The partnership between Rogers, Parks Canada and Northwards Media will result in a pilot documentary called “Northwords.”
The documentary will focus on the writers’ journey in the park and how their experiences on the land shape their work.
Torngat Mountains National Park is home to the Labrador Inuit.
Rogers has been recognized for her work in reconciliation between Aboriginal and non-Aboriginal people in Canada.
A journalist with CBC Radio for over 30 years, she has hosted numerous flagship programs including This Morning and Sounds Like Canada. She now lives in British Columbia and hosts CBC’s Radio One’s The Next Chapter – a program highlighting Canadian writers and songwriters.
Rogers recruited authors Joseph Boyden, Alyssa York, Noah Richler, Sara Leavitt and Rabindranath Maharaj to participate in the documentary.
A crew filmed the writers as they settled in at base camp at Saglek Bay, adjacent to the southern boundary of the park. They then travelled through the park over a one-week period.
During a recent telephone interview, Rogers described the park as “a fascinating example between of great co-management between Aboriginal and non-Aboriginal people.”
“The people who own the land and have the land in their DNA are there watching the land. They could see bears and caribou ages before we could. They just know what to look for.”
Rogers said one of the highlights of the expedition was travelling the land with Inuit elder Sophie Keelan who was born on Rose Island – a sacred place to Labrador Inuit.
The elder hadn’t been back to the island since her childhood.
“She took off on her legs and she seemed to know the land through her legs. She remembered where the food caches were, she remembered where there were burial sites. It was a privilege to be with her and to see the land through her eyes.”
The group also visited Hebron – the former site of the Moravian mission which started in the 1830 and disbanded in the 1950s.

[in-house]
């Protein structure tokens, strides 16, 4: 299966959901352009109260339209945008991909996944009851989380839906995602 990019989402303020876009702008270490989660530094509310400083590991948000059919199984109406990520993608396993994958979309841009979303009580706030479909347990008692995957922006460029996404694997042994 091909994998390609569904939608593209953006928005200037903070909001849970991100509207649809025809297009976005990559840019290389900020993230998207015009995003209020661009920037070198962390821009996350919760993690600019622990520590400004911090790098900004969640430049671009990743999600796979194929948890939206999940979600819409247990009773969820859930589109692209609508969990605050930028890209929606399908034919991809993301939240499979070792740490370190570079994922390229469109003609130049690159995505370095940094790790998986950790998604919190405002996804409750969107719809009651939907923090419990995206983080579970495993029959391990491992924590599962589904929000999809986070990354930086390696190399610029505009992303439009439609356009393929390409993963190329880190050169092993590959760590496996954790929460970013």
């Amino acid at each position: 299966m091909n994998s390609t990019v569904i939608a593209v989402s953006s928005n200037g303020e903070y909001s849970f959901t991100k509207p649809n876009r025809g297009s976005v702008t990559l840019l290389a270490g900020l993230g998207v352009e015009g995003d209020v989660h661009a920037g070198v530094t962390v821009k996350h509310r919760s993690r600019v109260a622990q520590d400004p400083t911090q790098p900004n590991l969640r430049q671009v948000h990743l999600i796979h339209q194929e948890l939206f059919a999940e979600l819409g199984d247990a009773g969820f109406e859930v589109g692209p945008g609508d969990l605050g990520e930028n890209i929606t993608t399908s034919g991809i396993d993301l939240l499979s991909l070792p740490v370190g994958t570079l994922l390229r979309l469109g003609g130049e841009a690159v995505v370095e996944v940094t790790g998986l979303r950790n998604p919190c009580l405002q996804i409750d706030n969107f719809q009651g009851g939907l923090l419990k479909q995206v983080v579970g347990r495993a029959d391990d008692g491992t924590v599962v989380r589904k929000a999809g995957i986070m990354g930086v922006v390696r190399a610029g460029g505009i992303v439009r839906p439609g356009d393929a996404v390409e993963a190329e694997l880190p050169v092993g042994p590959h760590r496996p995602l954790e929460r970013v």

“In 1959 (former premier) Joey Smallwood decided that the community would be shut down and the people resettled.”
Resettled is an unsettling word, Rogers said.
“There’s a plaque there of (former premier) Danny Williams’ apology to the Labrador Inuit for the disbursement of all these families, some of whom were broken up and sent to different places.”
There is also a plaque in which Andrea Webb, one of the survivors of the Hebron resettlement accepted Williams’ apology.
“The very last line says ‘We forgive you.’ We were all very moved by that,” Rogers said.
Another highlight of the trip, Rogers said, was swimming off an iceberg – something she did with two of the male writers in the group.
It’s an opportunity she couldn’t refuse, she said.
“Something about swimming in cold water makes you feel incredibly alive. That was just a dream of a day.”
The writers also caught and ate char under the guidance of a Labrador Inuit woman named Mary Sam.
“She helped cook the char. We had it in a soup, we had it roasted on a flat rock over a fire and we had it baked.”
The writers tried numerous other traditional foods including seal and caribou.
The climax of the expedition was a harvesting expedition where, after a guide killed a caribou, the writers helped skin the animal.
Rogers describes the experience as amazing and intense. They ate the caribou’s heart right after it was taken from the animal.
“I’ve never done anything like that in my life. But I did it because I think it was an honour to be asked.”
Rogers said the heart tasted like lamb. She felt energized after she ate it, she said.
The majority of the writers ate the caribou and took it back to base camp to share with others.
While at base camp, the writers also spent time with Derrick Pottle, a master carver from Rigolet.
Pottle teaches Inuit culture to Inuit youth to keep the culture alive. He helped the youth create a carving called “Hanging by Ivuluk... Hanging by a String.”
What's hanging is Inuit culture, Rogers said, going on to describe the piece of artwork.
“There’s a carved face, hanging by sinew from an antler--but we remember the sinew is strong. And beneath the face, there's a drum--and the drum is the heartbeat of drum dancing and Inuit culture and the heartbeat is loud.”
The Inuit youth gave the writers a lesson on throat singing and drum dancing.
The writers wrote about their experiences and, during the last night at the park, read their stories to the people at base camp.
Rogers credits not only the Labrador Inuit and Parks Canada but also filmmaker Geoff Morrison for the expedition’s success.
The hope now is that the documentary will be picked up by a broadcaster.
“I really hope the CBC will pick it up because I think every Canadian should see this,” Rogers said.